It was another record-breaking year in the residential real estate market in Winnipeg and some believe that 2022 will be just as hectic.
According to the final monthly report from the Winnipeg Regional Real Estate Board, there were double digit increases in sales of all types of properties including a whopping 39 per cent increase in condominium sales.
Year-end sales totalled 18,575 units for a year-end dollar volume of $6.25 billion, 28 per cent more than the $4.9 billion sold in 2020.
The sellers-market conditions remain steadfastly in place, with listings continue to fall short of demand.
The last month of the year did not help alleviate that problem with new listings in December coming in 16 per cent less than last December.
The new year starts out with just 1,676 listings still available for sale, 27 per cent less than the number of listings that were available a year ago.
But having said that, the 23,093 listings for the year were only two per cent less than in 2020.
WRREB president Kourosh Doustshenas, said, "Demand clearly overwhelmed supply to create seller’s market conditions and many instances where desirable neighbourhoods throughout our regional market were left with few listings remaining at month end."
There has been much talk of over-heated real estate markets in Canada. While Winnipeg has consistently fallen below the thresholds analysts might use in deploying that designation, the average price of a single family dwelling in the city was up 11 per cent in 2021 — from $341,000 in 2020 to $379,844 in 2021.
"WRREB’s housing prices remain some of the most affordable in the country and that has been documented by a number of national surveys, and even one by UK-based Oxford Economics, which ranked North American metros by housing affordability," Doustshenas said.
“WRREB’s housing prices remain some of the most affordable in the country and that has been documented by a number of national surveys, and even one by UK–based Oxford Economics, which ranked North American metros by housing affordability.” – WRREB president Kourosh Doustshenas
Peter Squire, the WRREB’s vice-president, external relations & market intelligence, said that buyer’s enthusiasm for condominiums in 2021 provided a safety valve of sorts to keep the market in better balance.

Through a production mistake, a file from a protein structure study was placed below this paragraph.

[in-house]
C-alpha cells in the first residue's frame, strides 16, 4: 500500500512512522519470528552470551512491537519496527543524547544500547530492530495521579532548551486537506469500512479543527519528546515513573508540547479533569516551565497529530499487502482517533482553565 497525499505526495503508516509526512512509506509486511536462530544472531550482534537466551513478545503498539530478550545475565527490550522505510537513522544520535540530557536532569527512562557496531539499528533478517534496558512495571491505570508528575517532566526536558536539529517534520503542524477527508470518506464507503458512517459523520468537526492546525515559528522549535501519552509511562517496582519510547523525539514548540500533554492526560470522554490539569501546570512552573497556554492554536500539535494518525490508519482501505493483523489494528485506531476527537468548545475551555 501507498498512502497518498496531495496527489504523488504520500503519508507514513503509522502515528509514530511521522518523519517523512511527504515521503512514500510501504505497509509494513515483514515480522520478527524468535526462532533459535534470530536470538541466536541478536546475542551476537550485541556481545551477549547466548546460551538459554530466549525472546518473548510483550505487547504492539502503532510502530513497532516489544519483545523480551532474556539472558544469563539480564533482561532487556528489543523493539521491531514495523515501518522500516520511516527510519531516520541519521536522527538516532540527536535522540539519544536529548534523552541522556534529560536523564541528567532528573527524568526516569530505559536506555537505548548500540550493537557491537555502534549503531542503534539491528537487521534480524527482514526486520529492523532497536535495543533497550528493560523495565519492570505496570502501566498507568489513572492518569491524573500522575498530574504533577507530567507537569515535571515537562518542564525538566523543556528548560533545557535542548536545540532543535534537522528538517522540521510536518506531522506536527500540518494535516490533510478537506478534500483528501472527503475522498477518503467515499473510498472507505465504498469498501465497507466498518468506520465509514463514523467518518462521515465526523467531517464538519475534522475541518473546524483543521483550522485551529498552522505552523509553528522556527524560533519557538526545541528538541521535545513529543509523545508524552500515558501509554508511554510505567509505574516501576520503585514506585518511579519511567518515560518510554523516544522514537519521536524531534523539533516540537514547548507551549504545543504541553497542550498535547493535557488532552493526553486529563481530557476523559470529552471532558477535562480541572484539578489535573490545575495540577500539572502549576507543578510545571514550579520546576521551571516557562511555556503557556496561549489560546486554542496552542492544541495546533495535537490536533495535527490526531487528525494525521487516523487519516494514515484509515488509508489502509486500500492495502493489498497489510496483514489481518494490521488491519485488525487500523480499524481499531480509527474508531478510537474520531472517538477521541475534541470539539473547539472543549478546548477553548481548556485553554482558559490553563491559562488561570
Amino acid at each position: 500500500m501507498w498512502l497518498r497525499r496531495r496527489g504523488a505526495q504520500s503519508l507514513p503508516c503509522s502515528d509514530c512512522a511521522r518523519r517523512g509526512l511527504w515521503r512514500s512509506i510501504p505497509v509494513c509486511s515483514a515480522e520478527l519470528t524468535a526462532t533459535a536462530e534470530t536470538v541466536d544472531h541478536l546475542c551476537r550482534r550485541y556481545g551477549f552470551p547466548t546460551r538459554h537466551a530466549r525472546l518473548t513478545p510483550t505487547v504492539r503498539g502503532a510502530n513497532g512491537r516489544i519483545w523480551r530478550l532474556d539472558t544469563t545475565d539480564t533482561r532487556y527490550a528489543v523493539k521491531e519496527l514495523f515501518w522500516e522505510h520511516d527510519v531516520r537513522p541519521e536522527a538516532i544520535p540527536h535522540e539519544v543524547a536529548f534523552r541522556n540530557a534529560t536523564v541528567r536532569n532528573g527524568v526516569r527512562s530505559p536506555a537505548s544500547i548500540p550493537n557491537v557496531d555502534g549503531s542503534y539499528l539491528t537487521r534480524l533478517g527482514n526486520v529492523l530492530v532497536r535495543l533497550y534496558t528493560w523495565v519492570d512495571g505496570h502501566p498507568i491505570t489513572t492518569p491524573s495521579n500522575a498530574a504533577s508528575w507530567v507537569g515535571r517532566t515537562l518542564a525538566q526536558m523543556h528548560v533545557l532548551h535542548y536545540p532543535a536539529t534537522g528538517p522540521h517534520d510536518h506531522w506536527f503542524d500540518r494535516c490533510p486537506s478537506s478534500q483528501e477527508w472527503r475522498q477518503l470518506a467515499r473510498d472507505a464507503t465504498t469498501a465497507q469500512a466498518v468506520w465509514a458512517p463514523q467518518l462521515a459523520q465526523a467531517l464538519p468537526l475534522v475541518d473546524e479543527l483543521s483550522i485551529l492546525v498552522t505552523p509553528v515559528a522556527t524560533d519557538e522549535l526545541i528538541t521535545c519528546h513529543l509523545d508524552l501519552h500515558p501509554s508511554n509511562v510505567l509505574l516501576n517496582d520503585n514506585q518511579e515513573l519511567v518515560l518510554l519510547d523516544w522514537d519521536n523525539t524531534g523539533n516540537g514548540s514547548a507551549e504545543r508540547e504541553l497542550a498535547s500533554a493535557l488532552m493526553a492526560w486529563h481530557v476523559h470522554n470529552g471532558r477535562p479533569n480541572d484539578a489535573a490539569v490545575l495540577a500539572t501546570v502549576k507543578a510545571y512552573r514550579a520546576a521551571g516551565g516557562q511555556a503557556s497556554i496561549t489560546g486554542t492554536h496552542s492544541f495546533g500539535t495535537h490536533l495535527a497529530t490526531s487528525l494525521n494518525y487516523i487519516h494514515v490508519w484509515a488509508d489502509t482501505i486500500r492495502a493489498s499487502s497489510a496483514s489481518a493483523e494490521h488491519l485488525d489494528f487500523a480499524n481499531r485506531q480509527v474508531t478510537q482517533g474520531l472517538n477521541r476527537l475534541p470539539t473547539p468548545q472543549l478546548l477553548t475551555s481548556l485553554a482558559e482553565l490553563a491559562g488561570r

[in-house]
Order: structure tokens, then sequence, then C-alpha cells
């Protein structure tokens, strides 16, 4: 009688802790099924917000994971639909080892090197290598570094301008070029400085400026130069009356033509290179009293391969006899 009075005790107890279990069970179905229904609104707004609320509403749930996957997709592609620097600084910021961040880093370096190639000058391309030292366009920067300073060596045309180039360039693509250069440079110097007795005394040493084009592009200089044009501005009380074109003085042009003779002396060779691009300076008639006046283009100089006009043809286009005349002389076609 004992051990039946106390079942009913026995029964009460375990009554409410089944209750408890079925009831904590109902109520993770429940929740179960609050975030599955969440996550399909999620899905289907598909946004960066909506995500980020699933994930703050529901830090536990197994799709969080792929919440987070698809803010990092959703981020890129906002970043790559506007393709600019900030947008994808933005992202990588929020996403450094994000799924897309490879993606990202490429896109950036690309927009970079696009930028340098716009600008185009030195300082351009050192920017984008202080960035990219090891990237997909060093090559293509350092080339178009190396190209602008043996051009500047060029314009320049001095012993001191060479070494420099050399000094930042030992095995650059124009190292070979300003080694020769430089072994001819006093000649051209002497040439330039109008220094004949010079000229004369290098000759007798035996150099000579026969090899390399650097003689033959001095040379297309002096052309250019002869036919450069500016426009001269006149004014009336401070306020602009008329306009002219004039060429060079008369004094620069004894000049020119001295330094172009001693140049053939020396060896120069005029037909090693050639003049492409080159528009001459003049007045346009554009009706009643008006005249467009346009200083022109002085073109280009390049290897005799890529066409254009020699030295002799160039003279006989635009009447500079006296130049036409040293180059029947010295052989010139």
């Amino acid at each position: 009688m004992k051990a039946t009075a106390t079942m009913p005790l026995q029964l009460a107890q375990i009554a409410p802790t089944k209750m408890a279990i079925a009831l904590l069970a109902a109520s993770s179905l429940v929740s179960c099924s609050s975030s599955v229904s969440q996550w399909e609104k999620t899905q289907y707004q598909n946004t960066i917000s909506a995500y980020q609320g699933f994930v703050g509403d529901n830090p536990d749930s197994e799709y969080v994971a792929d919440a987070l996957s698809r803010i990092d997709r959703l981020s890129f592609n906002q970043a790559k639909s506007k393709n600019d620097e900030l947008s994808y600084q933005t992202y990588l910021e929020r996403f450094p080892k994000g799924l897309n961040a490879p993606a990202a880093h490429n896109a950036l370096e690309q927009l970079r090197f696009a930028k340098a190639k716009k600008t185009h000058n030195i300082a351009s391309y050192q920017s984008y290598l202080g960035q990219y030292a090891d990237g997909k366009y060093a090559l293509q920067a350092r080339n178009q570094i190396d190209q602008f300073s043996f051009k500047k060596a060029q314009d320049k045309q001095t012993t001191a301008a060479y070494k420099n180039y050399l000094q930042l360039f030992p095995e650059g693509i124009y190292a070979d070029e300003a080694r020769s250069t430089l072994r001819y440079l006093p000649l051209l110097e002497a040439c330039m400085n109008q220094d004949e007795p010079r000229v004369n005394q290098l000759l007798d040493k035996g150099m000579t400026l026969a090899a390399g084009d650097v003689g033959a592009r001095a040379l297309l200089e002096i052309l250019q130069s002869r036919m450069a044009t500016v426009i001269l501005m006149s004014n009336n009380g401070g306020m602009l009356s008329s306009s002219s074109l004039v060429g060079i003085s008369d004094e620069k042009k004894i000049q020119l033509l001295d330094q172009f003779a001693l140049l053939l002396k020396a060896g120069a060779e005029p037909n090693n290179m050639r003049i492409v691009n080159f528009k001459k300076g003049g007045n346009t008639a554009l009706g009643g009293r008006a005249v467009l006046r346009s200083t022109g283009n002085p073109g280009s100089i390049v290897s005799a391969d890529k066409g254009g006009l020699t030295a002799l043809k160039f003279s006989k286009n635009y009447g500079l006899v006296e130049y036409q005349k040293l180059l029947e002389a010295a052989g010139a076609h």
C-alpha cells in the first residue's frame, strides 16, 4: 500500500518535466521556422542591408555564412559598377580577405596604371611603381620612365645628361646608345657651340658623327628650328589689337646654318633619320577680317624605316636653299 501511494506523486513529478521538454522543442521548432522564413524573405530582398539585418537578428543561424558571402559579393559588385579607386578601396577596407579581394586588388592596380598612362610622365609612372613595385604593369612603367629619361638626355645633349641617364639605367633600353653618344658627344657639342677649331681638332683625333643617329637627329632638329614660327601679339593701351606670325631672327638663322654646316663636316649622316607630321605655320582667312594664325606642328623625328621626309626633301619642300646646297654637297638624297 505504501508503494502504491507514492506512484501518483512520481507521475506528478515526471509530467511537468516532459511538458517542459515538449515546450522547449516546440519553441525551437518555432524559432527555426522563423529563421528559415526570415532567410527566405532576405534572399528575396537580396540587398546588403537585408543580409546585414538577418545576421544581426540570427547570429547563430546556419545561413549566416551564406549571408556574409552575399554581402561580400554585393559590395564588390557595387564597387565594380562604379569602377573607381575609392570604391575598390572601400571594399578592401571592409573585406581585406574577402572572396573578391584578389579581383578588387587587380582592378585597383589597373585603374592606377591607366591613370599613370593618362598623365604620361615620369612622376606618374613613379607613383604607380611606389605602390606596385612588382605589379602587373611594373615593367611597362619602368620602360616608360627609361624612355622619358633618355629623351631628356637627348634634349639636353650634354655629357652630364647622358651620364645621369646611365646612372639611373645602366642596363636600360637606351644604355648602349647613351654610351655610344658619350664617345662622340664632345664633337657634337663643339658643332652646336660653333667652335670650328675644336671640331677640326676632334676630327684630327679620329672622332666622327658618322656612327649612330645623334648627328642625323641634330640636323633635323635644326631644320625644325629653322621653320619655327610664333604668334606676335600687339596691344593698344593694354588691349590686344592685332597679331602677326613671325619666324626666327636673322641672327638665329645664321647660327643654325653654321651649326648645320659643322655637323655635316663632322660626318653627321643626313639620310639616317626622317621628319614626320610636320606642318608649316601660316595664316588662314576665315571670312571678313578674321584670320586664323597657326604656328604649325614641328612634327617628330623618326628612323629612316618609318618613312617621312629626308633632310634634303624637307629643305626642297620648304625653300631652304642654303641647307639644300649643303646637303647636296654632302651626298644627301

"What really impressed me in 2021 was how condominiums came on, up far more than single family home sales," he said. "It shows they are a really good affordable alternative to our more expensive single family homes."
Squire said despite the record-breaking pace of sales the last couple of years, he believes there is still enough supply to keep the records tumbling.
"The last two years have been game-changing, moving us to a higher level," he said. "The challenge for 2022 is that when you perform at such a high, optimal level, how do you keep sustaining that?"
But he said there is plenty of evidence that lots of demand remains in the market.
“The last two years have been game–changing, moving us to a higher level. The challenge for 2022 is that when you perform at such a high, optimal level, how do you keep sustaining that?” – Peter Squire, WRREB’s vice–president
"We still have the largest population cohort, millennials, and they are big and they are certainly still in the market because not all of them were able to buy in 2020 or 2021," he said.
The thinking is that since spending on travel was cut back so dramatically those potential first-time buyers had more time to save money for a down payment.
While interest rates remain at the all-time lows they’ve been at for a few years now, most pundits believe 2022 will finally see a rate increase.
"I believe that is a foregone conclusion," Squire said regarding an interest rate hike in 2022 despite the fact that there have been warnings of rate increases in the past that have not come to be.
The past year was the third in a row of across the board record-breaking metrics in the industry.
The 12,653 residential-detached or single-family home sales in 2021 was up 11 per cent over 2020 and by all accounts would have been higher if there were more listings on the market.
A stark indication of the over-sized demand compared to supply was that the conversion of listings to sales was 86 per cent — more than 20 points higher than the previous five-year average of 64 per cent.
In fact, many areas in the Winnipeg region had more than 90 per cent conversions of single-family home listings to sales.
Squire believes one of the things the industry needs to do in the new year is encourage folks who are considering selling to go ahead and do so.
"This is a well-entrenched sellers market," Squire said. "We need to encourage those owners that are looking to sell for whatever reason. They should know that they will get a good price for their home. It is an opportune time, as good as it has ever been."
Martin Cash has been writing a column and business news at the Free Press since 1989. Over those years he’s written through a number of business cycles and the rise and fall (and rise) in fortunes of many local businesses.